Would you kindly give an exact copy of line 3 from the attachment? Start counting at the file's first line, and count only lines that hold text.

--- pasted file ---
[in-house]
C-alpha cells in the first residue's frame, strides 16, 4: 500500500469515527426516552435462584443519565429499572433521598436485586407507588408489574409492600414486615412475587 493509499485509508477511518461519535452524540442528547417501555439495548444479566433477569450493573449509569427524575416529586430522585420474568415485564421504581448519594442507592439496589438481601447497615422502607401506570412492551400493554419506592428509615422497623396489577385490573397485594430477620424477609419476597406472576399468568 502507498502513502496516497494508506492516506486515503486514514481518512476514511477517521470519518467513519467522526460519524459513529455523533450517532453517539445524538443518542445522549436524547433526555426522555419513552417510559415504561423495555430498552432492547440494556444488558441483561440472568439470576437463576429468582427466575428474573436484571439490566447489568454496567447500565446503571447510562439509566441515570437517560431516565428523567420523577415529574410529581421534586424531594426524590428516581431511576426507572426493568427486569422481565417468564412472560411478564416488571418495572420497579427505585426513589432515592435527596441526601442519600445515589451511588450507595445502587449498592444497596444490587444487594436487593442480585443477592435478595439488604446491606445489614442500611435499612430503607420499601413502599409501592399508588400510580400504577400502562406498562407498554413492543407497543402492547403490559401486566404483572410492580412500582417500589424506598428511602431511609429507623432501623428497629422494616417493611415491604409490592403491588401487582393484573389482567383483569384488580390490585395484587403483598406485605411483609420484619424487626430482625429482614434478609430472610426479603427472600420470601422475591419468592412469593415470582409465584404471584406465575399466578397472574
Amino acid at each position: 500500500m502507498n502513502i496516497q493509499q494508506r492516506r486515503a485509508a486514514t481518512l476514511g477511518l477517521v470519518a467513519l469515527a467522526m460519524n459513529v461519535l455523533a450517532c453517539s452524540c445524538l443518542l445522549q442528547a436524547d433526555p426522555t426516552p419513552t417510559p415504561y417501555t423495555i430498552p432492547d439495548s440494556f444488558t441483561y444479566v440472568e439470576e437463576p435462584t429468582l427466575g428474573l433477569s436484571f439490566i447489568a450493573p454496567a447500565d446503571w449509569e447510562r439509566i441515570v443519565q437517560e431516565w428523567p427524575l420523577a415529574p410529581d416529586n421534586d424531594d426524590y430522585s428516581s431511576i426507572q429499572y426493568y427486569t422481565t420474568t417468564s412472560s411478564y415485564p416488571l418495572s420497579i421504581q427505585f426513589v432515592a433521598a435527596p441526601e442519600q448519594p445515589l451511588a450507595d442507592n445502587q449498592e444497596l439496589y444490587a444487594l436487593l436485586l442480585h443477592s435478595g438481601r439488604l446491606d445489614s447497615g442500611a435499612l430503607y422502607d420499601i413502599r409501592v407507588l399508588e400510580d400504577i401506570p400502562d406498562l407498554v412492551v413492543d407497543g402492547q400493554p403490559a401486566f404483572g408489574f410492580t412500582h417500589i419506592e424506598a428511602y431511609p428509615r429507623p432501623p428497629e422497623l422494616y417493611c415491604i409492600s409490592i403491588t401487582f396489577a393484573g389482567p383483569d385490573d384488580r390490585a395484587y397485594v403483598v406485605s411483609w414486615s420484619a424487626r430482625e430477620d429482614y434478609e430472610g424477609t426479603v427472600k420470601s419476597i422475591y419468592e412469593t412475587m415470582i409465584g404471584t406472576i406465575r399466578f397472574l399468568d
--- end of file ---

Amino acid at each position: 500500500m502507498n502513502i496516497q493509499q494508506r492516506r486515503a485509508a486514514t481518512l476514511g477511518l477517521v470519518a467513519l469515527a467522526m460519524n459513529v461519535l455523533a450517532c453517539s452524540c445524538l443518542l445522549q442528547a436524547d433526555p426522555t426516552p419513552t417510559p415504561y417501555t423495555i430498552p432492547d439495548s440494556f444488558t441483561y444479566v440472568e439470576e437463576p435462584t429468582l427466575g428474573l433477569s436484571f439490566i447489568a450493573p454496567a447500565d446503571w449509569e447510562r439509566i441515570v443519565q437517560e431516565w428523567p427524575l420523577a415529574p410529581d416529586n421534586d424531594d426524590y430522585s428516581s431511576i426507572q429499572y426493568y427486569t422481565t420474568t417468564s412472560s411478564y415485564p416488571l418495572s420497579i421504581q427505585f426513589v432515592a433521598a435527596p441526601e442519600q448519594p445515589l451511588a450507595d442507592n445502587q449498592e444497596l439496589y444490587a444487594l436487593l436485586l442480585h443477592s435478595g438481601r439488604l446491606d445489614s447497615g442500611a435499612l430503607y422502607d420499601i413502599r409501592v407507588l399508588e400510580d400504577i401506570p400502562d406498562l407498554v412492551v413492543d407497543g402492547q400493554p403490559a401486566f404483572g408489574f410492580t412500582h417500589i419506592e424506598a428511602y431511609p428509615r429507623p432501623p428497629e422497623l422494616y417493611c415491604i409492600s409490592i403491588t401487582f396489577a393484573g389482567p383483569d385490573d384488580r390490585a395484587y397485594v403483598v406485605s411483609w414486615s420484619a424487626r430482625e430477620d429482614y434478609e430472610g424477609t426479603v427472600k420470601s419476597i422475591y419468592e412469593t412475587m415470582i409465584g404471584t406472576i406465575r399466578f397472574l399468568d